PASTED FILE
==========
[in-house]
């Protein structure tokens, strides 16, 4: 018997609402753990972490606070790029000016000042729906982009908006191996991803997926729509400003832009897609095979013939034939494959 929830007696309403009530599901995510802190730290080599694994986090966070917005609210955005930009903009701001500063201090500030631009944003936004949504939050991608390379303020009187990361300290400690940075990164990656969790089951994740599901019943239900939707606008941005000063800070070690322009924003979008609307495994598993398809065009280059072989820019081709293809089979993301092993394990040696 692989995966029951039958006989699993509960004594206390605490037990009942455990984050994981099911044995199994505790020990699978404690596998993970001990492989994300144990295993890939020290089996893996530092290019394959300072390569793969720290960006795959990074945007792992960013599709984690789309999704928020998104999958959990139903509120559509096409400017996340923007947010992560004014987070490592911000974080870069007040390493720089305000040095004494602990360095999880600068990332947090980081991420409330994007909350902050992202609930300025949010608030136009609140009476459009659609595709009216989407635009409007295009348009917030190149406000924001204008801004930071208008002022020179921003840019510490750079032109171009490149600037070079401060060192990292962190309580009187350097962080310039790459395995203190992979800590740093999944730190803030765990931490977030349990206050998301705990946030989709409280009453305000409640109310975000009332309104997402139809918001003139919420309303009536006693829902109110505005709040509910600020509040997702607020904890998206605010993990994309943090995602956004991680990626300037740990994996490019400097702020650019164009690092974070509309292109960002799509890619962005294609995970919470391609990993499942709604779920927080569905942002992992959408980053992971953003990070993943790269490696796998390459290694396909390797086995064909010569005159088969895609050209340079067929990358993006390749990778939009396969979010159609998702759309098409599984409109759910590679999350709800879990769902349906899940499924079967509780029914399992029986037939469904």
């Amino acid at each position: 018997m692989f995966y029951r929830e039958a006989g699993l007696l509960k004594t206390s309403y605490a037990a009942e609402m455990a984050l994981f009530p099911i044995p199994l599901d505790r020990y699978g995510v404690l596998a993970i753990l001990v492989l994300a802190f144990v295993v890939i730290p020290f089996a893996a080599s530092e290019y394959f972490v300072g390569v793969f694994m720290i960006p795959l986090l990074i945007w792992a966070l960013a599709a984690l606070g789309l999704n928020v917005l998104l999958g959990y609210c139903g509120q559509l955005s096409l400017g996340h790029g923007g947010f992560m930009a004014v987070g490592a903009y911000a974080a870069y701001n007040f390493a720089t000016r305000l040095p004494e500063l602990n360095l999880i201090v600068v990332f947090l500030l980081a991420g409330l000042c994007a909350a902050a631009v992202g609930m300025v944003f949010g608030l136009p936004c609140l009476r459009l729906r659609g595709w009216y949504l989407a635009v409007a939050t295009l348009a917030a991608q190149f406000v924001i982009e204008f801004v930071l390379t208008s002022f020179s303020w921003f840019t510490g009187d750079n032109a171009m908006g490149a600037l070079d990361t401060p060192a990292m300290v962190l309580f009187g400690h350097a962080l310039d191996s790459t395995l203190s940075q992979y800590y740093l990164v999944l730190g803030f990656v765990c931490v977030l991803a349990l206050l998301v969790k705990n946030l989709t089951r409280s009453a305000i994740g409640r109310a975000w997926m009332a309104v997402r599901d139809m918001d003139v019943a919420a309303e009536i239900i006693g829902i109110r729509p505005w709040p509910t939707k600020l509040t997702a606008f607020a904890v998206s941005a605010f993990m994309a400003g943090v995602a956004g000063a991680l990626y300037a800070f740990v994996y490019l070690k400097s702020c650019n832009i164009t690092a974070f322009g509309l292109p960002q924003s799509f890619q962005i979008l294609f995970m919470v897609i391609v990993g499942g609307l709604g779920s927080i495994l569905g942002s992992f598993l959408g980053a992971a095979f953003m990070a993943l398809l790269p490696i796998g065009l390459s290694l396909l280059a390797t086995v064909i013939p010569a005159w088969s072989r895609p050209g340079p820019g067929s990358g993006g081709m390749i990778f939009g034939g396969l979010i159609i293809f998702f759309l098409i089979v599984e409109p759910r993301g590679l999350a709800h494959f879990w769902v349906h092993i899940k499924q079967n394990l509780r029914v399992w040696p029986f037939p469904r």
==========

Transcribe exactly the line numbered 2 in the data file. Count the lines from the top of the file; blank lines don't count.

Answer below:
């Protein structure tokens, strides 16, 4: 018997609402753990972490606070790029000016000042729906982009908006191996991803997926729509400003832009897609095979013939034939494959 929830007696309403009530599901995510802190730290080599694994986090966070917005609210955005930009903009701001500063201090500030631009944003936004949504939050991608390379303020009187990361300290400690940075990164990656969790089951994740599901019943239900939707606008941005000063800070070690322009924003979008609307495994598993398809065009280059072989820019081709293809089979993301092993394990040696 692989995966029951039958006989699993509960004594206390605490037990009942455990984050994981099911044995199994505790020990699978404690596998993970001990492989994300144990295993890939020290089996893996530092290019394959300072390569793969720290960006795959990074945007792992960013599709984690789309999704928020998104999958959990139903509120559509096409400017996340923007947010992560004014987070490592911000974080870069007040390493720089305000040095004494602990360095999880600068990332947090980081991420409330994007909350902050992202609930300025949010608030136009609140009476459009659609595709009216989407635009409007295009348009917030190149406000924001204008801004930071208008002022020179921003840019510490750079032109171009490149600037070079401060060192990292962190309580009187350097962080310039790459395995203190992979800590740093999944730190803030765990931490977030349990206050998301705990946030989709409280009453305000409640109310975000009332309104997402139809918001003139919420309303009536006693829902109110505005709040509910600020509040997702607020904890998206605010993990994309943090995602956004991680990626300037740990994996490019400097702020650019164009690092974070509309292109960002799509890619962005294609995970919470391609990993499942709604779920927080569905942002992992959408980053992971953003990070993943790269490696796998390459290694396909390797086995064909010569005159088969895609050209340079067929990358993006390749990778939009396969979010159609998702759309098409599984409109759910590679999350709800879990769902349906899940499924079967509780029914399992029986037939469904």